Few people plead the case that porn objectifies men; I find that curious, since I’m guessing a good percentage of pornography out there features a woman and man having sex.  So where are all of the indignant men, demanding not to be seen as sex objects?  The truth is, this all boils back down to how our culture demands the repression of female sexuality.  Why don’t you see hordes of rioting men?  Because most men aren’t offended by the notion that they might participate in fornication– and (gasp!) maybe even enjoy it.  What I’m saying here is, I suspect the people who claim to be offended by porn because it objectifies women are more likely offended by the notion of women participating in sex and enjoying it– to those people I say, go read my previous blog (“Sex: God’s Gift to Woman– why yes, this is a rather shameless plug) and get over it.

Admittedly, there will always be men who see women as servants and sex objects, just like there will always be women who view men as pigs or goldmines.  But I assure you, ladies and gents, this is not the result of the way anyone dresses or behaves; it’s the result of ignorance and lack of respect, and that’s not anyone’s problem save for the person plagued with it.  Excluding the ignorant, society’s opinion of an individual can’t be shaped by how another person behaves.  So rather than worrying what other people are doing, everyone should work on portraying themselves as they want to be seen– no one’s going to make you wear a thong and a leather corset.  Promise.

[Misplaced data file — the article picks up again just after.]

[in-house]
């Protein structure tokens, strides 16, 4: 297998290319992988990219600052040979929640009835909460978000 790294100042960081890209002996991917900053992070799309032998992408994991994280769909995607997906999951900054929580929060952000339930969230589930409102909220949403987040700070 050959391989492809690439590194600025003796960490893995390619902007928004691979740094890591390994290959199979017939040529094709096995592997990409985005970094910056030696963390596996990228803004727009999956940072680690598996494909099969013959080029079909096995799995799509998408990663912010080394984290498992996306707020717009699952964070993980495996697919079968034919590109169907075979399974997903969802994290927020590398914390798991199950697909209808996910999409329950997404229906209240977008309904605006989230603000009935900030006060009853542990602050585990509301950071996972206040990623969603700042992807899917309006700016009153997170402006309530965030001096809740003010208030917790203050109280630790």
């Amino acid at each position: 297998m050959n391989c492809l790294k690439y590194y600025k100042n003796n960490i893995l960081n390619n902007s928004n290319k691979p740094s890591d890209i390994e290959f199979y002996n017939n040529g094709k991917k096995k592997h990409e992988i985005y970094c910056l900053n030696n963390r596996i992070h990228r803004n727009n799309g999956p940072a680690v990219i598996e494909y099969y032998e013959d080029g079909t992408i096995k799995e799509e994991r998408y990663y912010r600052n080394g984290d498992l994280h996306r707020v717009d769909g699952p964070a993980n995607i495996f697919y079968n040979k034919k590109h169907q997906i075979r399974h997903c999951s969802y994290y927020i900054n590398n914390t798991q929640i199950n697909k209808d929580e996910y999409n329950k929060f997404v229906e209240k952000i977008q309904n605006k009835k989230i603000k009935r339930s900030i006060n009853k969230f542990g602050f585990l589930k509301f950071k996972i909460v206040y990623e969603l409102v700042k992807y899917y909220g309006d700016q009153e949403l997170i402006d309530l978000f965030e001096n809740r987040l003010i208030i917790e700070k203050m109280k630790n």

All in all ladies and gents, as long as no human rights are being violated, we should all strive to mind our own damn business.  A woman who chooses to stay at home is no slap in the face to feminists, a woman who loves sex and is the CEO of a major business isn’t going to shatter anyone’s belief system, and a woman who pursues a career in the adult film industry isn’t going to turn the entire population of women into sex objects.  We are not Atwood’s Handmaids, cowering, oppressed and clinging desperately to the false promises of protection; we are the fortunate holders of free will.  True, we aren’t free from the evils of the world, or from being branded in ways we find degrading…but really, who needs that when you have the freedom to shape your own self and the path you walk?


One thought on “Of burqas and G-strings

  1. (this is a comment left on this post by a poster identifying as Stewart before I switched domains. I am posting it here so his contribution is not lost. It has been copied directly from the original post.)

    “Would you like to know what dehumanizes as a group of people? Taking away their ability to choose. ”

    There are so many things we cannot choose from because they either don’t exist or haven’t been invented yet (hence they don’t exist yet). And yet we manage to be happy and fulfilled without them. What you don’t know doesn’t hurt you, you can’t miss what you’ve never had, ignorance is bliss etc, etc.

    A study was done that showed the happiest people in the world are not those with no choice, nor those with too many choices, but rather those with a select few QUALITY choices. Those people were the most content with their choices, products and lifestyles.

    Personally, I could do without the “freedom” to “choose” to become a porn actor. It wouldn’t bother me the least bit that I was “deprived” of a such a choice.

    Less is more.